Gillette razor for women: VENUSBREEZE
2009 recession response: STIMULUSBILL
Not something to kid about : SERIOUS BUSINESS
Department of Commerce division : CENSUSBUREAU
Apple Store support station: GENIUSBAR
Omaha Steaks Private Reserve product: ANGUSBEEF
Eponymous explorer of the Aleutians: VITUSBERING
Vitus Bering was a Danish-born cartographer and navigator who led two exploratory expeditions to the northern Pacific region in the 1700s: https://en.wikipedia.org/wiki/Vitus_Bering
"Day after dimanche" is LUNDI, which is not used in English. "Madre's hermanos" is TIOS, which is not used in English. "These, to Luis" is ESTOS, which is not used in English. "'Fat chance, Friedrich!'" is NEIN, which is not used in English. "Protest topics: Abbr." is RTS. Yeah, I suppose -- but in the context of civil rights, "rights" is never abbreviated. "Morning hours" is AMS. That is another
awkward abbreviation. Who ever makes a plural out of "a.m."? "Brightest star in Cygnus" is DENEB. Um, okay. "'I'm an idiot!'" is DOH, an exclamation which is popularly attributed to animated character Homer Simpson but originated with James Finlayson, a squint-eyed actor who appeared in 33 Laurel & Hardy comedies. Dan Castellaneta, the voice of Homer Simpson, did indeed adapt Homer's "Doh!" from James Finlayson.https://en.wikipedia.org/wiki/James_Finlayson_(actor
« Last post by pleaselose on July 22, 2016, 10:22:32 PM »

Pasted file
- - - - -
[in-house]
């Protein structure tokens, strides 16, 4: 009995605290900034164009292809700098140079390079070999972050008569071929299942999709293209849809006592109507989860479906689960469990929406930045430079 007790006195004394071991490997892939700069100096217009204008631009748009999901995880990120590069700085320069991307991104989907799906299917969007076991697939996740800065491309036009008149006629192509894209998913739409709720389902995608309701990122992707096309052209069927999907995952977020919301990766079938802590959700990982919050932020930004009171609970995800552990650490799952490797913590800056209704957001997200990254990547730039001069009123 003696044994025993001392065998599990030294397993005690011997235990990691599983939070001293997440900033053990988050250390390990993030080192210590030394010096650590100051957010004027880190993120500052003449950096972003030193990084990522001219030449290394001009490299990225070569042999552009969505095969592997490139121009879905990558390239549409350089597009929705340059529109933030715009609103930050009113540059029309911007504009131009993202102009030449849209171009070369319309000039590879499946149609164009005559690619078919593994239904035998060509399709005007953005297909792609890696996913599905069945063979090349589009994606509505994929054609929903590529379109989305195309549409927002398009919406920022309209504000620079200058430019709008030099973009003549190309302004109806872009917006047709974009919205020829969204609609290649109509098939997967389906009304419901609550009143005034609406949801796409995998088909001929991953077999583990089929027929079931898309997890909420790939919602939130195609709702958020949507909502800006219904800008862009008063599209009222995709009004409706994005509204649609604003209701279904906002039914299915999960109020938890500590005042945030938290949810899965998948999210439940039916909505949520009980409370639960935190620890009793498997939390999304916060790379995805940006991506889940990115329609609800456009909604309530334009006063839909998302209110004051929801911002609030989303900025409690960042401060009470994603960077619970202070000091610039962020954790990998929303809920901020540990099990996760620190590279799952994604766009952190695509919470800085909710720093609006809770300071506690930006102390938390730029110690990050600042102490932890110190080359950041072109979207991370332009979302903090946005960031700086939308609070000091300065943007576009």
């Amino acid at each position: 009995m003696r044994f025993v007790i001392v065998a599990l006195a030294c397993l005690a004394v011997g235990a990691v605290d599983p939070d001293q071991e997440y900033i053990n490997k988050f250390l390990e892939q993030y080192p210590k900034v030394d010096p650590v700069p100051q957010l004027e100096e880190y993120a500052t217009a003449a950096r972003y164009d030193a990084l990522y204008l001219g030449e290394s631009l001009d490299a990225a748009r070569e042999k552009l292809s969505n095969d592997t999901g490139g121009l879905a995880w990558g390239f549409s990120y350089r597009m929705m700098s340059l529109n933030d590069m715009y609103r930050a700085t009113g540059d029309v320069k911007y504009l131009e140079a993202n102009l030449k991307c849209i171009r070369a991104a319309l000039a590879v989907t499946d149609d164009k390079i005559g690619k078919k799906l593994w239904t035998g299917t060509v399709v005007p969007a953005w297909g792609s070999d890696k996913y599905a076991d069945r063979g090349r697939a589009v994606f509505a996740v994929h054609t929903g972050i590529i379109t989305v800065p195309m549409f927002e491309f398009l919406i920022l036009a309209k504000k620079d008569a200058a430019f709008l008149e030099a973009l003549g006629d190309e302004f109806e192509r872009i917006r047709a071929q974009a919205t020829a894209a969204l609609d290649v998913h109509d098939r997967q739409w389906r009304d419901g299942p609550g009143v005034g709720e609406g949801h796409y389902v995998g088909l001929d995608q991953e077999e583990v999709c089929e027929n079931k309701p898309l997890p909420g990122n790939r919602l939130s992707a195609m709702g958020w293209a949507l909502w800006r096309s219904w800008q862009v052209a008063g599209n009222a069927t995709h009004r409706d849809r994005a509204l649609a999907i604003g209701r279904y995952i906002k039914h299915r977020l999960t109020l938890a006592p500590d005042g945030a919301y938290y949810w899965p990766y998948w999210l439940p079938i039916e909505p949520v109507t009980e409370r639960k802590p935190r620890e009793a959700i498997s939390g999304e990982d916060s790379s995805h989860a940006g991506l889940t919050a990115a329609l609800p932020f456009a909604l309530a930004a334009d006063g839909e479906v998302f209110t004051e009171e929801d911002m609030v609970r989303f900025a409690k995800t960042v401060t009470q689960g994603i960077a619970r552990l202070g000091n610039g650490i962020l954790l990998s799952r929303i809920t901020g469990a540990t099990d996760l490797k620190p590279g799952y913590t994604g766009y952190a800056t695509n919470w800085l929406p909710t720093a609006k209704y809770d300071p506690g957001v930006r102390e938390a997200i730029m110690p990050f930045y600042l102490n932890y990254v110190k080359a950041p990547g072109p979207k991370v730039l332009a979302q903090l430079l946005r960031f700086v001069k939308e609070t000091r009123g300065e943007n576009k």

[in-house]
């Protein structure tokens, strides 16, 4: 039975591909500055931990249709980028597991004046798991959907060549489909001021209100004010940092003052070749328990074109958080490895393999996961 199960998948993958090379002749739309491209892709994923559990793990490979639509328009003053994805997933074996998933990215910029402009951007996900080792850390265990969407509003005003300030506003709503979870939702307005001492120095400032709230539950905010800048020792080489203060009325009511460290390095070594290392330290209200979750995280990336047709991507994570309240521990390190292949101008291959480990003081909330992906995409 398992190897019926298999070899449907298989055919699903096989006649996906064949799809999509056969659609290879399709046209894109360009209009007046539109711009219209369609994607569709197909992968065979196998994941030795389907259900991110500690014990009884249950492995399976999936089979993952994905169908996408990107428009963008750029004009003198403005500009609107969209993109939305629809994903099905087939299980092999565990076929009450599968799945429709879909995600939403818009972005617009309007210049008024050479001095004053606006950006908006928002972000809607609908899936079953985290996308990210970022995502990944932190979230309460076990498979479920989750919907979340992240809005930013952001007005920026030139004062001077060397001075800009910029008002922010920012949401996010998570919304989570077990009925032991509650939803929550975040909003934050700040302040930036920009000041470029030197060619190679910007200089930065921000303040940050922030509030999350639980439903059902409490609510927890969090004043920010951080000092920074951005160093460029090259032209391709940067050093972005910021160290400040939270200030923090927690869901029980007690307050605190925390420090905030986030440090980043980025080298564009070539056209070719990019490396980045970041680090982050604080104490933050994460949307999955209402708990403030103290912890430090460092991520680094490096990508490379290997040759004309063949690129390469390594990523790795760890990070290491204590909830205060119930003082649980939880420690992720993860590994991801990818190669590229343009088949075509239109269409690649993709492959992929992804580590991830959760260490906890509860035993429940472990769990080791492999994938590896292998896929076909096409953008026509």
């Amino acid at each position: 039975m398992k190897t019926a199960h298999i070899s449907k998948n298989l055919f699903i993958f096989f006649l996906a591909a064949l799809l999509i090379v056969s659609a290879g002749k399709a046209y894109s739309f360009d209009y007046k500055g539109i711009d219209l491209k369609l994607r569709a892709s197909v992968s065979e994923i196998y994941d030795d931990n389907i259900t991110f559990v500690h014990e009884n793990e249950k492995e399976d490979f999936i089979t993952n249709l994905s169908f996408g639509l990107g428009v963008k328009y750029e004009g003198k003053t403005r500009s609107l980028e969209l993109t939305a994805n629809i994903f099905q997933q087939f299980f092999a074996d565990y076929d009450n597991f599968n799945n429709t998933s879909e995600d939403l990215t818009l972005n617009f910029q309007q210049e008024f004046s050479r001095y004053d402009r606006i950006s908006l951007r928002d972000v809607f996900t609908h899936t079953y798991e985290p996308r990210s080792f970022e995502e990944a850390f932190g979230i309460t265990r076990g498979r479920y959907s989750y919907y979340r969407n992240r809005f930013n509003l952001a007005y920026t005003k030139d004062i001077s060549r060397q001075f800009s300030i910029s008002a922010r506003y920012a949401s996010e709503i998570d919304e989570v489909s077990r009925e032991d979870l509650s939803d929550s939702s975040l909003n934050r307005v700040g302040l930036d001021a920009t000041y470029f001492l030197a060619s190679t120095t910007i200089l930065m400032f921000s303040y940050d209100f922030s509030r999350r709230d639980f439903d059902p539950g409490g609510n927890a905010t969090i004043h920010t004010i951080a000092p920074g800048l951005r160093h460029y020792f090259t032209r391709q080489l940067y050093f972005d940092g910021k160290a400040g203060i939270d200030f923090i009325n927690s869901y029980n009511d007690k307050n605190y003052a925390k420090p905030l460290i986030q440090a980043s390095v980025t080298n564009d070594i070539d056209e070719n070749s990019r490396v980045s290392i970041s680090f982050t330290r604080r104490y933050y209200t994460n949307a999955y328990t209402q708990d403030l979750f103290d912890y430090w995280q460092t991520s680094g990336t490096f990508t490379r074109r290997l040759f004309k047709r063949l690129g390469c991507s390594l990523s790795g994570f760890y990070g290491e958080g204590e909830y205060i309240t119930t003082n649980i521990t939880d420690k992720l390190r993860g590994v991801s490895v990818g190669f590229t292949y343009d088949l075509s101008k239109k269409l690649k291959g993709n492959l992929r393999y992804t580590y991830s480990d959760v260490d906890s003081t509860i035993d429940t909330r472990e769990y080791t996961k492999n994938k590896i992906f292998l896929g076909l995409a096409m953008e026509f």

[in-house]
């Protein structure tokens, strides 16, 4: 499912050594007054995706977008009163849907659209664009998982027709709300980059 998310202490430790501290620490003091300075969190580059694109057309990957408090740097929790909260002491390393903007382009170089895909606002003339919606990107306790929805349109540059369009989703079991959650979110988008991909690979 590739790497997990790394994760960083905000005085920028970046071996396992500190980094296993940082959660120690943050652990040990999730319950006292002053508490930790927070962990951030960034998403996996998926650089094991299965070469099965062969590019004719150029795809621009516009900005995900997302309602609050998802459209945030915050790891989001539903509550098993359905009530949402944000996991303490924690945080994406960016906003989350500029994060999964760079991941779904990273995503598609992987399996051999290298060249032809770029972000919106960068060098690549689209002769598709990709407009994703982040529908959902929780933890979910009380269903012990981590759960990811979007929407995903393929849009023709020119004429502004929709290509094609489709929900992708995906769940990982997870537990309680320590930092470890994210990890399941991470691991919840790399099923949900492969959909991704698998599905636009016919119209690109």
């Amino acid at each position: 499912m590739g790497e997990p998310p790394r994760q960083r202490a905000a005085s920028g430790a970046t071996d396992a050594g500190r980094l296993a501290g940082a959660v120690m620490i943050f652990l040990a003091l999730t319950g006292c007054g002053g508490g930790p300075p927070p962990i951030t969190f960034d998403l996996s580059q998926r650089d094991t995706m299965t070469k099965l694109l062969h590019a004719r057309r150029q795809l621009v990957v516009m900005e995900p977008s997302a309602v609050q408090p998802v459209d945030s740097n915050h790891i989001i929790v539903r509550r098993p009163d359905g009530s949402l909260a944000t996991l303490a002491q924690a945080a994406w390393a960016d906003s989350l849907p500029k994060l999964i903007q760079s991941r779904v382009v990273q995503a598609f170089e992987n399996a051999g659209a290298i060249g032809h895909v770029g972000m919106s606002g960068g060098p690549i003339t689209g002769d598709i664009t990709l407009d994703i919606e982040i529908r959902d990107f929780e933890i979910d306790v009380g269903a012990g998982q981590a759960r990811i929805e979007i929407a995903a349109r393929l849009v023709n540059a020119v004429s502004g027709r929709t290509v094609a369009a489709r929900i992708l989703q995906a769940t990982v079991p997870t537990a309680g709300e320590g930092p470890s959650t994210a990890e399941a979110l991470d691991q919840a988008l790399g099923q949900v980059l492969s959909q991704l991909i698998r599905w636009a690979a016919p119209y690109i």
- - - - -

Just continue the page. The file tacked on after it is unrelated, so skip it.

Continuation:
Do you think a publisher might accept the use of ELTHAM if clued in a way to help the solver?
For example: "London suburb found in HAMLET"
The crossing fill is all fairly straightforward, the answer is "gettable" largely from the clue alone (I can certainly see a solver jumping to ???HAM at the very least), and because the answer is anagrammed in the clue, you also get closer to it as you solve.
I was originally going to dismiss ELTHAM out of hand, except that it fits so cleanly. I still plan on ripping it out and looking for alternate fill, but hey, if a handy clue can push it through, I might try.
« Last post by Thomps2525 on July 19, 2016, 03:37:30 PM »
"Technically correct." Indeed. The Dictionary.com website, which uses the Random House Dictionary, lists "bathyscaph" and "bathyscape" as variations of "bathyscaphe." Now I know the spelling in the puzzle is not a mistak.
« Last post by mmcbs on July 19, 2016, 03:18:27 PM »
That's pretty awesome! BATHYSCAPH is the spelling as in the puzzle, and it is a variant spelling per RHUD, so iffy, but technically correct.
« Last post by Thomps2525 on July 19, 2016, 03:10:49 PM »
Mark, I knew the spellings of all but one of those "B" words. I thought the valkyrie's name was spelled with only one N, not two. Thanks to good ol' Wikipedia, I discovered that the original name of Brünnhilde in Norse mythology is Brynhildr -- which looks more like a line on an eye chart:https://en.wikipedia.org/wiki/Brynhildr
Now -- is "bathyscaph" a misspelling? The deep-sea submersible vehicle known as a bathyscaphe was invented by Auguste Piccard. The first one was constructed in 1946-48. The name comes from the Greek bathys
("deep") and skaphos
("vessel; ship"). I consulted several dictionaries and websites and can find no source which gives the spelling as "bathyscaph." On the Oxford English Dictionary site, I got this message:
"No exact match found for 'bathyscaph' in US English.
Did you mean 'bathyscaphe'?"